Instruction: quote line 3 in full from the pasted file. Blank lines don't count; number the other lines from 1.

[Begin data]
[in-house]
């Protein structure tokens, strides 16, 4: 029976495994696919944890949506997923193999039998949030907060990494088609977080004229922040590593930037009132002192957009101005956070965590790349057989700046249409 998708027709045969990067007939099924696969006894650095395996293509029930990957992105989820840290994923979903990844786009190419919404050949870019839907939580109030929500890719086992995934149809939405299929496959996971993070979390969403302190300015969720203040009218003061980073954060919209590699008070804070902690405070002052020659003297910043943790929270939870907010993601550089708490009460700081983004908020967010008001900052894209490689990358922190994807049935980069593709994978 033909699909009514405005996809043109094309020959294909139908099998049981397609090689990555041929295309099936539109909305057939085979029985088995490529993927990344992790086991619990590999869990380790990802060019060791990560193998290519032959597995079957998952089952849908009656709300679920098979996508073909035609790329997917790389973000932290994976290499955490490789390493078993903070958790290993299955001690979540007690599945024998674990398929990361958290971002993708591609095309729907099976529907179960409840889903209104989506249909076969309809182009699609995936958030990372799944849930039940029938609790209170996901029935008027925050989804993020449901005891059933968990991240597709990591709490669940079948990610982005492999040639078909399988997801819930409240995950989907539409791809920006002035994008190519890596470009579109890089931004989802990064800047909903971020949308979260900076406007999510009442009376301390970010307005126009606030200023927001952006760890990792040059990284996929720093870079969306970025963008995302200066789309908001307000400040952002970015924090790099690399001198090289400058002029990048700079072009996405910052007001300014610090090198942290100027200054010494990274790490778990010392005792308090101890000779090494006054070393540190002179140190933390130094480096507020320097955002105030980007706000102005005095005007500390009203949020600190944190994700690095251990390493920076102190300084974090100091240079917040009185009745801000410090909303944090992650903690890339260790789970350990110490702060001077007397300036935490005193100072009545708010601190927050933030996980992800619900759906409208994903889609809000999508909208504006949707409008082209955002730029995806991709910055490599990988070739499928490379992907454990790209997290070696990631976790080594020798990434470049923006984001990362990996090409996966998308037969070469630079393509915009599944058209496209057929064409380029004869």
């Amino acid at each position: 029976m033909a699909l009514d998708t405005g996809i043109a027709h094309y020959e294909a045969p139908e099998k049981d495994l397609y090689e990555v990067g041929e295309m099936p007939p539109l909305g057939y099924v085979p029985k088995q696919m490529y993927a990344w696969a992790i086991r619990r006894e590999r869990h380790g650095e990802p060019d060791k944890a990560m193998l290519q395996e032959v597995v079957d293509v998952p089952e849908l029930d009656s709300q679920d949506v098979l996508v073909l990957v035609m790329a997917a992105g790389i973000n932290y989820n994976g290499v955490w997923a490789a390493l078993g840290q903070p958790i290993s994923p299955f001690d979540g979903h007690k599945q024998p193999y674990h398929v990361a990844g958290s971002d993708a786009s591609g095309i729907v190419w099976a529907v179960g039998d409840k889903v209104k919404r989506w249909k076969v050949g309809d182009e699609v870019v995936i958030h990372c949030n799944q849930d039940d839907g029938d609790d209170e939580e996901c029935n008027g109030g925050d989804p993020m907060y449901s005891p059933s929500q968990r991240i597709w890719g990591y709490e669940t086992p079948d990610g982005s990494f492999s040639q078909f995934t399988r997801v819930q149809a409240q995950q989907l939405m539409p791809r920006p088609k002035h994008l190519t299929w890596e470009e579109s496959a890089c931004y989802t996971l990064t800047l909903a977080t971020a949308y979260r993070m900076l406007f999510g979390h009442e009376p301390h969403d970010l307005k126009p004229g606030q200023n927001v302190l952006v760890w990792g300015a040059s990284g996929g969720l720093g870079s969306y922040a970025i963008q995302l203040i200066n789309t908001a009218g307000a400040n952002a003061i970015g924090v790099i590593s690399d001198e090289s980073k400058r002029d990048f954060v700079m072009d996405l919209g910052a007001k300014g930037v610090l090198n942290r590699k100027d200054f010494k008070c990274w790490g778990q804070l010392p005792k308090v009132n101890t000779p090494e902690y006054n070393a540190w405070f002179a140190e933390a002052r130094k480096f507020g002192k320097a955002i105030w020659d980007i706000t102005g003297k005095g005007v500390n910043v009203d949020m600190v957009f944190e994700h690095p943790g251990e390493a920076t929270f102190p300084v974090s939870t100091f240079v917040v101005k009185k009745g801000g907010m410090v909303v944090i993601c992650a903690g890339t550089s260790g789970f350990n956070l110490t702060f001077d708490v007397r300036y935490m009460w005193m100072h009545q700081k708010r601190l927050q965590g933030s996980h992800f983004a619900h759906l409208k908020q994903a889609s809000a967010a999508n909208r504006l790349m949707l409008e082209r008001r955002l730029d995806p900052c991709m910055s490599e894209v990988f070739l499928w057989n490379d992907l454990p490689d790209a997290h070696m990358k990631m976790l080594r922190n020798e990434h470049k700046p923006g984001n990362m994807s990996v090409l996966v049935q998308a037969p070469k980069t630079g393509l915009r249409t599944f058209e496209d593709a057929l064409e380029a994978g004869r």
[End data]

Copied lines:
């Amino acid at each position: 029976m033909a699909l009514d998708t405005g996809i043109a027709h094309y020959e294909a045969p139908e099998k049981d495994l397609y090689e990555v990067g041929e295309m099936p007939p539109l909305g057939y099924v085979p029985k088995q696919m490529y993927a990344w696969a992790i086991r619990r006894e590999r869990h380790g650095e990802p060019d060791k944890a990560m193998l290519q395996e032959v597995v079957d293509v998952p089952e849908l029930d009656s709300q679920d949506v098979l996508v073909l990957v035609m790329a997917a992105g790389i973000n932290y989820n994976g290499v955490w997923a490789a390493l078993g840290q903070p958790i290993s994923p299955f001690d979540g979903h007690k599945q024998p193999y674990h398929v990361a990844g958290s971002d993708a786009s591609g095309i729907v190419w099976a529907v179960g039998d409840k889903v209104k919404r989506w249909k076969v050949g309809d182009e699609v870019v995936i958030h990372c949030n799944q849930d039940d839907g029938d609790d209170e939580e996901c029935n008027g109030g925050d989804p993020m907060y449901s005891p059933s929500q968990r991240i597709w890719g990591y709490e669940t086992p079948d990610g982005s990494f492999s040639q078909f995934t399988r997801v819930q149809a409240q995950q989907l939405m539409p791809r920006p088609k002035h994008l190519t299929w890596e470009e579109s496959a890089c931004y989802t996971l990064t800047l909903a977080t971020a949308y979260r993070m900076l406007f999510g979390h009442e009376p301390h969403d970010l307005k126009p004229g606030q200023n927001v302190l952006v760890w990792g300015a040059s990284g996929g969720l720093g870079s969306y922040a970025i963008q995302l203040i200066n789309t908001a009218g307000a400040n952002a003061i970015g924090v790099i590593s690399d001198e090289s980073k400058r002029d990048f954060v700079m072009d996405l919209g910052a007001k300014g930037v610090l090198n942290r590699k100027d200054f010494k008070c990274w790490g778990q804070l010392p005792k308090v009132n101890t000779p090494e902690y006054n070393a540190w405070f002179a140190e933390a002052r130094k480096f507020g002192k320097a955002i105030w020659d980007i706000t102005g003297k005095g005007v500390n910043v009203d949020m600190v957009f944190e994700h690095p943790g251990e390493a920076t929270f102190p300084v974090s939870t100091f240079v917040v101005k009185k009745g801000g907010m410090v909303v944090i993601c992650a903690g890339t550089s260790g789970f350990n956070l110490t702060f001077d708490v007397r300036y935490m009460w005193m100072h009545q700081k708010r601190l927050q965590g933030s996980h992800f983004a619900h759906l409208k908020q994903a889609s809000a967010a999508n909208r504006l790349m949707l409008e082209r008001r955002l730029d995806p900052c991709m910055s490599e894209v990988f070739l499928w057989n490379d992907l454990p490689d790209a997290h070696m990358k990631m976790l080594r922190n020798e990434h470049k700046p923006g984001n990362m994807s990996v090409l996966v049935q998308a037969p070469k980069t630079g393509l915009r249409t599944f058209e496209d593709a057929l064409e380029a994978g004869r």